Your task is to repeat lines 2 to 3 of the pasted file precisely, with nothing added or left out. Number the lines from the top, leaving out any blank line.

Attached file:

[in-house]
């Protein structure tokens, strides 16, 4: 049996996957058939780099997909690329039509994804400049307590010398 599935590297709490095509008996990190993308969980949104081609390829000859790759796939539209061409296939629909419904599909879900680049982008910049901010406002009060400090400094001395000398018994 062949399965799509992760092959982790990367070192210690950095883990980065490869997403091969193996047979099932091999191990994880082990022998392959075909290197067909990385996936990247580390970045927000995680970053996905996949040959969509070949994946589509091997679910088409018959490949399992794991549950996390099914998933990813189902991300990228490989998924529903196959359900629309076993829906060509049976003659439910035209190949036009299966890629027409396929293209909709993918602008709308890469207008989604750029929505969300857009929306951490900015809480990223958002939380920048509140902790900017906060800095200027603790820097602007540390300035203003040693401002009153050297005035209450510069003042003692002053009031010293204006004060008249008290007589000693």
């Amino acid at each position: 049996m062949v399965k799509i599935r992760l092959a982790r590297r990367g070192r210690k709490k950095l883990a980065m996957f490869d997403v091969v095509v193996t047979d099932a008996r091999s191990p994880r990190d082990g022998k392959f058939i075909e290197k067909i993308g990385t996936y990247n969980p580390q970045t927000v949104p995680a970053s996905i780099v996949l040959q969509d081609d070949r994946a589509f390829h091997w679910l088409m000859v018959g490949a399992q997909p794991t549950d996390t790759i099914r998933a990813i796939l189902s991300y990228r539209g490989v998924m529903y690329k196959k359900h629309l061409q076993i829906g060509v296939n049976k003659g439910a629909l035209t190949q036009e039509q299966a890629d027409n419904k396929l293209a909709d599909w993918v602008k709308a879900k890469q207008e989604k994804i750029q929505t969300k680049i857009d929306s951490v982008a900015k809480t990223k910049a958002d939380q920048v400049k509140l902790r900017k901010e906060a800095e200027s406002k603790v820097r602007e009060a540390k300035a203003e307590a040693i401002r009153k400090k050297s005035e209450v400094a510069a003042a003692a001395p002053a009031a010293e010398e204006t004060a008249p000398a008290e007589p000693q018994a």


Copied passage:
């Protein structure tokens, strides 16, 4: 049996996957058939780099997909690329039509994804400049307590010398 599935590297709490095509008996990190993308969980949104081609390829000859790759796939539209061409296939629909419904599909879900680049982008910049901010406002009060400090400094001395000398018994 062949399965799509992760092959982790990367070192210690950095883990980065490869997403091969193996047979099932091999191990994880082990022998392959075909290197067909990385996936990247580390970045927000995680970053996905996949040959969509070949994946589509091997679910088409018959490949399992794991549950996390099914998933990813189902991300990228490989998924529903196959359900629309076993829906060509049976003659439910035209190949036009299966890629027409396929293209909709993918602008709308890469207008989604750029929505969300857009929306951490900015809480990223958002939380920048509140902790900017906060800095200027603790820097602007540390300035203003040693401002009153050297005035209450510069003042003692002053009031010293204006004060008249008290007589000693």
């Amino acid at each position: 049996m062949v399965k799509i599935r992760l092959a982790r590297r990367g070192r210690k709490k950095l883990a980065m996957f490869d997403v091969v095509v193996t047979d099932a008996r091999s191990p994880r990190d082990g022998k392959f058939i075909e290197k067909i993308g990385t996936y990247n969980p580390q970045t927000v949104p995680a970053s996905i780099v996949l040959q969509d081609d070949r994946a589509f390829h091997w679910l088409m000859v018959g490949a399992q997909p794991t549950d996390t790759i099914r998933a990813i796939l189902s991300y990228r539209g490989v998924m529903y690329k196959k359900h629309l061409q076993i829906g060509v296939n049976k003659g439910a629909l035209t190949q036009e039509q299966a890629d027409n419904k396929l293209a909709d599909w993918v602008k709308a879900k890469q207008e989604k994804i750029q929505t969300k680049i857009d929306s951490v982008a900015k809480t990223k910049a958002d939380q920048v400049k509140l902790r900017k901010e906060a800095e200027s406002k603790v820097r602007e009060a540390k300035a203003e307590a040693i401002r009153k400090k050297s005035e209450v400094a510069a003042a003692a001395p002053a009031a010293e010398e204006t004060a008249p000398a008290e007589p000693q018994a």